Jeremiah 2:32

32. Can a maid forget her ornaments, or a bride her attire? yet my people have forgotten me days without number,

32. An obliviscetur puella ornamenti sui? Sponsa ligaminum suorum (ad verbum; alii vertunt, murenulas; alii, torques; sed nomen hoc deducitur a rsq, quod est ligare; apud nos possemus vertere tressures proprie?) populus autem meus (nam vau debet resolvi in adversativam particulam) oblitus est mei diebus innumeris (quibus non est numerus, ad verbum.)


God here confirms what is said in the last verse, and would make his people ashamed, because they valued him less than girls are wont to value their ornaments. The necklaces of young women are indeed nothing but mere trifles, and yet we see that girls are so taken with them through a foolish passion, that they value such trinkets more than their very life. "How then is it, "says God, "that my people have forgotten me? Is there to be found any such ornament? Can anything be found among the most valuable jewels and the most precious stones which can be compared with me?"

God shews by this comparison how perverted the minds of the Jews were, when they renounced and rejected a benefit so invaluable as to have God as their Father, and to be prosperous under his dominion; for nothing necessary for a blessed life had been wanting to them as long as they continued the recipients of that paternal favor, which God had manifested towards them, and wished to shew to them to the end. As then they had found God to have been so bountiful, must they not have been more than mad, when they willfully rejected his favor? while yet young women commonly set their thoughts and affections strongly and permanently on such trifles as are of no value.1 But the Prophet designedly used this similitude, that he might introduce what is contained in the next verse: his object was to compare the Jews to adulterous women, who being led away by unbridled lust, follow wanton lovers. As then he intended to bring this charge against the Jews, he spoke expressly of the ornaments of young women; and hence it follows --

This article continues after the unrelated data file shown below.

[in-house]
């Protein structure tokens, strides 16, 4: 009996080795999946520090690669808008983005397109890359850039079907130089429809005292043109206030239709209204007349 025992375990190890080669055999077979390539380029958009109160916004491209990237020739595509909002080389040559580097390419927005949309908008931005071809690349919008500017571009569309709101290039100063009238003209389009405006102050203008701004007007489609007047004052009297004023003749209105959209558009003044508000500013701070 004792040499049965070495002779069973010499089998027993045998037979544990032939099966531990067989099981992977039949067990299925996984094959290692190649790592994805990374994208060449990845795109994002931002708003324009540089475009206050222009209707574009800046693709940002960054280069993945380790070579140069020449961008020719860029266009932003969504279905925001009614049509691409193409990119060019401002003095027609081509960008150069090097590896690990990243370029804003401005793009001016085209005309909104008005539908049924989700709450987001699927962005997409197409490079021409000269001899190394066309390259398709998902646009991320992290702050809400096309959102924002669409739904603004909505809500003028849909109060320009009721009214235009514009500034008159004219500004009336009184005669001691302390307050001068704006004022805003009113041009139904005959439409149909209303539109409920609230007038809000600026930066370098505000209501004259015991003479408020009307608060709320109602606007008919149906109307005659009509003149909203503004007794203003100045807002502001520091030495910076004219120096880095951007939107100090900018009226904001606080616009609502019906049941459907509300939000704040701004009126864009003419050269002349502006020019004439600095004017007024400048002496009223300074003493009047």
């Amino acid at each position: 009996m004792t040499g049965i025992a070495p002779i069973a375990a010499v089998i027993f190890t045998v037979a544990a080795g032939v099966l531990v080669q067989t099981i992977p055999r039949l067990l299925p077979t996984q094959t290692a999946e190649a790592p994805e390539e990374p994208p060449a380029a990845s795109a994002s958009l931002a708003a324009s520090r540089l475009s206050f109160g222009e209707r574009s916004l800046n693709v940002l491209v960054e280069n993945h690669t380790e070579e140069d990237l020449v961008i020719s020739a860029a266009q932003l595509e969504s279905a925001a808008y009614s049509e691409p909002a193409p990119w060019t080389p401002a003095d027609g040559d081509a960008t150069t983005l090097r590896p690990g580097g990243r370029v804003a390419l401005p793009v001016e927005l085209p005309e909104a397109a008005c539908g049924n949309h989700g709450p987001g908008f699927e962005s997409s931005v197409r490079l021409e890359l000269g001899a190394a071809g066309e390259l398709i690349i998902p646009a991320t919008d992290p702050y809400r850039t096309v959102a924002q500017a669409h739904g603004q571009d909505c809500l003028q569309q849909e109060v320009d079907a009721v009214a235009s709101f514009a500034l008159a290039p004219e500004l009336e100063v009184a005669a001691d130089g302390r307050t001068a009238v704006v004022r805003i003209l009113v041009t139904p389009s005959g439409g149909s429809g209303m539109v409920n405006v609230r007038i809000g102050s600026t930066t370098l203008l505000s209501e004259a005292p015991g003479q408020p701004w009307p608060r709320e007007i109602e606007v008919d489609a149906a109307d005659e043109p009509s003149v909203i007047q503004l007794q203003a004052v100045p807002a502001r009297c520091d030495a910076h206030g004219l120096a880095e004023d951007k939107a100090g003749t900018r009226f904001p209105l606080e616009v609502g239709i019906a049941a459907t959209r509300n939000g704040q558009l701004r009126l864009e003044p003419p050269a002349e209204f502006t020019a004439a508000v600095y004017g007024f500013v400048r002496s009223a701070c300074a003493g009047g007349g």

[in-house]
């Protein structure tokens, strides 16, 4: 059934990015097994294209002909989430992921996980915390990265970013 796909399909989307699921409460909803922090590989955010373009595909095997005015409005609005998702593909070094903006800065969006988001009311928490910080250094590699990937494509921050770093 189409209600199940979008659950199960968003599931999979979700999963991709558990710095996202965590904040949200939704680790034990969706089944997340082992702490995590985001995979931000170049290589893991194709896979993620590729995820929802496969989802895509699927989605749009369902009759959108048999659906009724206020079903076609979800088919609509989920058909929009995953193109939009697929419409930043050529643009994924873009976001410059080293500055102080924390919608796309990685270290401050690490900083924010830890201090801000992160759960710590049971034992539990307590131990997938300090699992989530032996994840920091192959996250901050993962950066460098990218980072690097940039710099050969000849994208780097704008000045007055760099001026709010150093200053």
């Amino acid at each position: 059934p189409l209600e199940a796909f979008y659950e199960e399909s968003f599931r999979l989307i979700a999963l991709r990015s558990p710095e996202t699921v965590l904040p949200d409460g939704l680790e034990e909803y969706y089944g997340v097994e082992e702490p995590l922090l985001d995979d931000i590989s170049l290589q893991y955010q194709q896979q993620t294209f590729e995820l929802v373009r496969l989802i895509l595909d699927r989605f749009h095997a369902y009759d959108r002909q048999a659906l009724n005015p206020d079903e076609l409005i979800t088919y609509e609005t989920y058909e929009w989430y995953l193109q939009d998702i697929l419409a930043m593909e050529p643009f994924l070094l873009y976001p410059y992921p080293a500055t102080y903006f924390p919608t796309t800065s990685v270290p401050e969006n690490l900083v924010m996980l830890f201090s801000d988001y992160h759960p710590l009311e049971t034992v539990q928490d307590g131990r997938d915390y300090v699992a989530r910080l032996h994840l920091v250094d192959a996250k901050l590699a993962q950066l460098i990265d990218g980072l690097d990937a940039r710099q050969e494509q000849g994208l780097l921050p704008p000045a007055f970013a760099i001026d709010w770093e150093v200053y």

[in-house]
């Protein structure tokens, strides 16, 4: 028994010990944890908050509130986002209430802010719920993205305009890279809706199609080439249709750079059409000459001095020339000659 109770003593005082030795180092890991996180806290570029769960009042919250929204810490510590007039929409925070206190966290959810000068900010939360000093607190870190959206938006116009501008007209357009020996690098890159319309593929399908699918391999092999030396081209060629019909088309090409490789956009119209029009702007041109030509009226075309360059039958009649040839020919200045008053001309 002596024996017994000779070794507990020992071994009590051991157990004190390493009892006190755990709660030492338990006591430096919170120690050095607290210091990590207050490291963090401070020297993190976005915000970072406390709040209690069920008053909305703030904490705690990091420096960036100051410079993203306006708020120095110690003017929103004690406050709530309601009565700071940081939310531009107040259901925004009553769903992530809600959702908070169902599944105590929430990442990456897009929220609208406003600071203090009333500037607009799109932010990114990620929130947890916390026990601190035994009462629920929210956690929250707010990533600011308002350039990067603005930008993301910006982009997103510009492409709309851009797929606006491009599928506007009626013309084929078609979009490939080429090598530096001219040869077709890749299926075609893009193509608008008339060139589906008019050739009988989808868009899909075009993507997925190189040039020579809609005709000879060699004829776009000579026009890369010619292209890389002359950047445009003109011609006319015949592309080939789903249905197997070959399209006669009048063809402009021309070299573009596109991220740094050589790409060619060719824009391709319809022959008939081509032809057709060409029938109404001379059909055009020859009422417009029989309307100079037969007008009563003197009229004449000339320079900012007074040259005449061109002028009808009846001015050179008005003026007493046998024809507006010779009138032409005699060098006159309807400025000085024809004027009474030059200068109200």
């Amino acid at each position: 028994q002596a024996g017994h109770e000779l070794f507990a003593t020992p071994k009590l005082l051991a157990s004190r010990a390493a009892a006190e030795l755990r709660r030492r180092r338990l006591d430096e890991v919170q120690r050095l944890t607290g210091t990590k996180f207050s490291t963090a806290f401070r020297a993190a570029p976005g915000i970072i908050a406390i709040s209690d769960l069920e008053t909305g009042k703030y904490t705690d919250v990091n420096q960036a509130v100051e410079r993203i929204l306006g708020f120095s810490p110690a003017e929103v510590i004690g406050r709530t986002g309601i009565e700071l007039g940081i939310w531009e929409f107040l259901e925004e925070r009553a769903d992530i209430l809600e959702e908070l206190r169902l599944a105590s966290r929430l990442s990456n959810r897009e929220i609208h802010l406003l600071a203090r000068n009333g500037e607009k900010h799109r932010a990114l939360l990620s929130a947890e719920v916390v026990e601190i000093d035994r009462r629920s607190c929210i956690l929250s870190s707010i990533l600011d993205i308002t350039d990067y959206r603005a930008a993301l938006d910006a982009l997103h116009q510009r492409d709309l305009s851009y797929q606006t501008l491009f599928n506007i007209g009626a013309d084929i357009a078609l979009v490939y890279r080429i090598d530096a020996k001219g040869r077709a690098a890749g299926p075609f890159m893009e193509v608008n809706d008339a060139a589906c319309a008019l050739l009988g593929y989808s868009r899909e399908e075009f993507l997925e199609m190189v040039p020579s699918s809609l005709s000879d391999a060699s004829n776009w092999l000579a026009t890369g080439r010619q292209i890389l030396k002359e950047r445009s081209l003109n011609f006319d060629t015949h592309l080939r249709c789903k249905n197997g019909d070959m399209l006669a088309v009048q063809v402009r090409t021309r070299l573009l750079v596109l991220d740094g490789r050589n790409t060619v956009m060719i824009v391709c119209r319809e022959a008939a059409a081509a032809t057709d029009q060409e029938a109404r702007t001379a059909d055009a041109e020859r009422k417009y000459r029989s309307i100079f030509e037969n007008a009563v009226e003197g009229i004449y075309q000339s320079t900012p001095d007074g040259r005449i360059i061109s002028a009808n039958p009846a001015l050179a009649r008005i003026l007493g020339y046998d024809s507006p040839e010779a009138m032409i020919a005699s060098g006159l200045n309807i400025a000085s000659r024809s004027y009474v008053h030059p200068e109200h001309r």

1 The second word, hlk, is rendered "sponsa-a bride," in our version, by Calvin and Blayney, and so by the Vulgate, Syriac, and the Targum, but by the Septuagint, "parqe>nov-a virgin:" and Parkhurst says that it never means a bride. The version then ought to be,

Can a maid forget her ornaments, A virgin her bands?

That the word Myrsq means bands of some kind is evident, as the verb signifies to bind, to join closely. Bands or bandage for the breast-sthqodesmi>da, is the version of the Septuagint; the Arabic and the Vulgate are the same. Parkhurst considers that "head-bands" are meant. The word is found also in Isaiah 3:20; where the Septuagint render it "daktuli>oiv-rings," and the Targum, "murenulas-chains," which were of gold, and worn around the neck. For any practical purpose it is only necessary to know that they were embellishments which young women delighted in: and women in every age are too fond of such things, and men too; but the case is introduced here only for the sake of illustration.-Ed.